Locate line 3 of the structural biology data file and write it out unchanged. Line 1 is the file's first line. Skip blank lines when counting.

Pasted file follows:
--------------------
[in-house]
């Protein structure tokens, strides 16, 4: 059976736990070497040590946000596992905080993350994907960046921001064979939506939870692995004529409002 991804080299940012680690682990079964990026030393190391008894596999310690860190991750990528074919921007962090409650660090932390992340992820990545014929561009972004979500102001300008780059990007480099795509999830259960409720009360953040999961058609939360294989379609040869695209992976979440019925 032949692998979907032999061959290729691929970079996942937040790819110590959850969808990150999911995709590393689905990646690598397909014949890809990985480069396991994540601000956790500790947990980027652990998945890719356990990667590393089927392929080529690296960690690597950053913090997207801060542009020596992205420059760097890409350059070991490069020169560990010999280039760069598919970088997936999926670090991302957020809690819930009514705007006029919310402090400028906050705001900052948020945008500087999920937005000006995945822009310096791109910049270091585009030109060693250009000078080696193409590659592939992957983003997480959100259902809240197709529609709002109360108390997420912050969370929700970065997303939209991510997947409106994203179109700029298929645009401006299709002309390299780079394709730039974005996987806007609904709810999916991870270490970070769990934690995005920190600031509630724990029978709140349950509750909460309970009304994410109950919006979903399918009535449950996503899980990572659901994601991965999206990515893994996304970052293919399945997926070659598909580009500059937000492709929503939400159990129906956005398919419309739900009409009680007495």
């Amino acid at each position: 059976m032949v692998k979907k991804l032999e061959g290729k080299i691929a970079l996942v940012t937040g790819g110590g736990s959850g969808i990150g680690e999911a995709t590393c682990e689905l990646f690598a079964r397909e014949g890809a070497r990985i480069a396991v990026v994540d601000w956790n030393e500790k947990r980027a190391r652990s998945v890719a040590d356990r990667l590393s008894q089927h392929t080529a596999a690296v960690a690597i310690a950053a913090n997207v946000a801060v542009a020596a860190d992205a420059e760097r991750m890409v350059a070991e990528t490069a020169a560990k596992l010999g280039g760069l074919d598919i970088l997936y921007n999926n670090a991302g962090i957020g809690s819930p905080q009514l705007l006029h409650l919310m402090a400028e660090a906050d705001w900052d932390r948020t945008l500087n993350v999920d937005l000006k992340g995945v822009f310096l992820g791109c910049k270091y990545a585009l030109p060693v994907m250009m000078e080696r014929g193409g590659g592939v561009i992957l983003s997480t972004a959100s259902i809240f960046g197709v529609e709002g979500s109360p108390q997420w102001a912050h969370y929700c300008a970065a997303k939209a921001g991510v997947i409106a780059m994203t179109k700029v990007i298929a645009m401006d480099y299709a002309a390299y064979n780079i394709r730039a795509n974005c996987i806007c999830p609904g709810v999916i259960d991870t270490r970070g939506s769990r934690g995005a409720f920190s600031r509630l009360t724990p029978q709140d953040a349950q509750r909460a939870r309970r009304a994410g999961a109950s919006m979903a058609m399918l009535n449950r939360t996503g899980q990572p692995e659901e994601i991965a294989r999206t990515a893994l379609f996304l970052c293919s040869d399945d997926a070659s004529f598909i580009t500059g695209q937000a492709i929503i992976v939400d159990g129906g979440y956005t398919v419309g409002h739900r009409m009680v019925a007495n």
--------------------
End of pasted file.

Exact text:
């Amino acid at each position: 059976m032949v692998k979907k991804l032999e061959g290729k080299i691929a970079l996942v940012t937040g790819g110590g736990s959850g969808i990150g680690e999911a995709t590393c682990e689905l990646f690598a079964r397909e014949g890809a070497r990985i480069a396991v990026v994540d601000w956790n030393e500790k947990r980027a190391r652990s998945v890719a040590d356990r990667l590393s008894q089927h392929t080529a596999a690296v960690a690597i310690a950053a913090n997207v946000a801060v542009a020596a860190d992205a420059e760097r991750m890409v350059a070991e990528t490069a020169a560990k596992l010999g280039g760069l074919d598919i970088l997936y921007n999926n670090a991302g962090i957020g809690s819930p905080q009514l705007l006029h409650l919310m402090a400028e660090a906050d705001w900052d932390r948020t945008l500087n993350v999920d937005l000006k992340g995945v822009f310096l992820g791109c910049k270091y990545a585009l030109p060693v994907m250009m000078e080696r014929g193409g590659g592939v561009i992957l983003s997480t972004a959100s259902i809240f960046g197709v529609e709002g979500s109360p108390q997420w102001a912050h969370y929700c300008a970065a997303k939209a921001g991510v997947i409106a780059m994203t179109k700029v990007i298929a645009m401006d480099y299709a002309a390299y064979n780079i394709r730039a795509n974005c996987i806007c999830p609904g709810v999916i259960d991870t270490r970070g939506s769990r934690g995005a409720f920190s600031r509630l009360t724990p029978q709140d953040a349950q509750r909460a939870r309970r009304a994410g999961a109950s919006m979903a058609m399918l009535n449950r939360t996503g899980q990572p692995e659901e994601i991965a294989r999206t990515a893994l379609f996304l970052c293919s040869d399945d997926a070659s004529f598909i580009t500059g695209q937000a492709i929503i992976v939400d159990g129906g979440y956005t398919v419309g409002h739900r009409m009680v019925a007495n």